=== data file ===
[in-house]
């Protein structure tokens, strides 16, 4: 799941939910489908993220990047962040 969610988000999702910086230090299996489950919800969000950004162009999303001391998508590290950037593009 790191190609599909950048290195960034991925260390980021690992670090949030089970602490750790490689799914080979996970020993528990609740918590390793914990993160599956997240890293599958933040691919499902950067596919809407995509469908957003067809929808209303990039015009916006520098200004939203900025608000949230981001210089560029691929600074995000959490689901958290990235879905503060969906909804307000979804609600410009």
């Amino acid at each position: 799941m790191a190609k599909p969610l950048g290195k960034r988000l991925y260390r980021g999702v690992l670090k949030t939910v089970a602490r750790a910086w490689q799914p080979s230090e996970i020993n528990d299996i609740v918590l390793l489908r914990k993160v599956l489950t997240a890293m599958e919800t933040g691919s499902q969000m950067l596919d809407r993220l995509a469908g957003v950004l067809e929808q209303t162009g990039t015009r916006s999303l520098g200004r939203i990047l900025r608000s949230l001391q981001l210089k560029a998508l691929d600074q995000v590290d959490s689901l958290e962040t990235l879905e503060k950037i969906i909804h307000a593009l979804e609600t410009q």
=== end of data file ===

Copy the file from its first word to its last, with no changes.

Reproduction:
[in-house]
């Protein structure tokens, strides 16, 4: 799941939910489908993220990047962040 969610988000999702910086230090299996489950919800969000950004162009999303001391998508590290950037593009 790191190609599909950048290195960034991925260390980021690992670090949030089970602490750790490689799914080979996970020993528990609740918590390793914990993160599956997240890293599958933040691919499902950067596919809407995509469908957003067809929808209303990039015009916006520098200004939203900025608000949230981001210089560029691929600074995000959490689901958290990235879905503060969906909804307000979804609600410009």
């Amino acid at each position: 799941m790191a190609k599909p969610l950048g290195k960034r988000l991925y260390r980021g999702v690992l670090k949030t939910v089970a602490r750790a910086w490689q799914p080979s230090e996970i020993n528990d299996i609740v918590l390793l489908r914990k993160v599956l489950t997240a890293m599958e919800t933040g691919s499902q969000m950067l596919d809407r993220l995509a469908g957003v950004l067809e929808q209303t162009g990039t015009r916006s999303l520098g200004r939203i990047l900025r608000s949230l001391q981001l210089k560029a998508l691929d600074q995000v590290d959490s689901l958290e962040t990235l879905e503060k950037i969906i909804h307000a593009l979804e609600t410009q």